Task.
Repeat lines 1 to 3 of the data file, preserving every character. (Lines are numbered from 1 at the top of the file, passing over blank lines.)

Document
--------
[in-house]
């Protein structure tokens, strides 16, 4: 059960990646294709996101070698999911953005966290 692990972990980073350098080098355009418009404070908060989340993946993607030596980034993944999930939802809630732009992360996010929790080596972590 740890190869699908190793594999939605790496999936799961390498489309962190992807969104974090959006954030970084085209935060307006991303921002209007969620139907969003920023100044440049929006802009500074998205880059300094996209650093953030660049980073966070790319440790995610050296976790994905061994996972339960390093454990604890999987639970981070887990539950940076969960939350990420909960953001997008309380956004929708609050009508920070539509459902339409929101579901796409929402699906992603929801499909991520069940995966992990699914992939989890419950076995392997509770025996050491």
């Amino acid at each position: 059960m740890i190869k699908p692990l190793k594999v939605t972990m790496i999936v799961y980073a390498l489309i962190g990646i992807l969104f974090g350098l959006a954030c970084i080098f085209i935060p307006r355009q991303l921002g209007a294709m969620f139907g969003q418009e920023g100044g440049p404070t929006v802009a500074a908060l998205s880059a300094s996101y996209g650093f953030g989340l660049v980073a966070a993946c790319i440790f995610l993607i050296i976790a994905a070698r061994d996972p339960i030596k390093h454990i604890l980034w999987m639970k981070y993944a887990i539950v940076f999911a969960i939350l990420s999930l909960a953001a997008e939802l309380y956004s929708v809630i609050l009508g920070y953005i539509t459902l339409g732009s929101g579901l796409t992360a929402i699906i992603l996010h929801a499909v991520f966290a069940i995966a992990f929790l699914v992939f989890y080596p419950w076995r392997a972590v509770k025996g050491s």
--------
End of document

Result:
[in-house]
């Protein structure tokens, strides 16, 4: 059960990646294709996101070698999911953005966290 692990972990980073350098080098355009418009404070908060989340993946993607030596980034993944999930939802809630732009992360996010929790080596972590 740890190869699908190793594999939605790496999936799961390498489309962190992807969104974090959006954030970084085209935060307006991303921002209007969620139907969003920023100044440049929006802009500074998205880059300094996209650093953030660049980073966070790319440790995610050296976790994905061994996972339960390093454990604890999987639970981070887990539950940076969960939350990420909960953001997008309380956004929708609050009508920070539509459902339409929101579901796409929402699906992603929801499909991520069940995966992990699914992939989890419950076995392997509770025996050491």
């Amino acid at each position: 059960m740890i190869k699908p692990l190793k594999v939605t972990m790496i999936v799961y980073a390498l489309i962190g990646i992807l969104f974090g350098l959006a954030c970084i080098f085209i935060p307006r355009q991303l921002g209007a294709m969620f139907g969003q418009e920023g100044g440049p404070t929006v802009a500074a908060l998205s880059a300094s996101y996209g650093f953030g989340l660049v980073a966070a993946c790319i440790f995610l993607i050296i976790a994905a070698r061994d996972p339960i030596k390093h454990i604890l980034w999987m639970k981070y993944a887990i539950v940076f999911a969960i939350l990420s999930l909960a953001a997008e939802l309380y956004s929708v809630i609050l009508g920070y953005i539509t459902l339409g732009s929101g579901l796409t992360a929402i699906i992603l996010h929801a499909v991520f966290a069940i995966a992990f929790l699914v992939f989890y080596p419950w076995r392997a972590v509770k025996g050491s």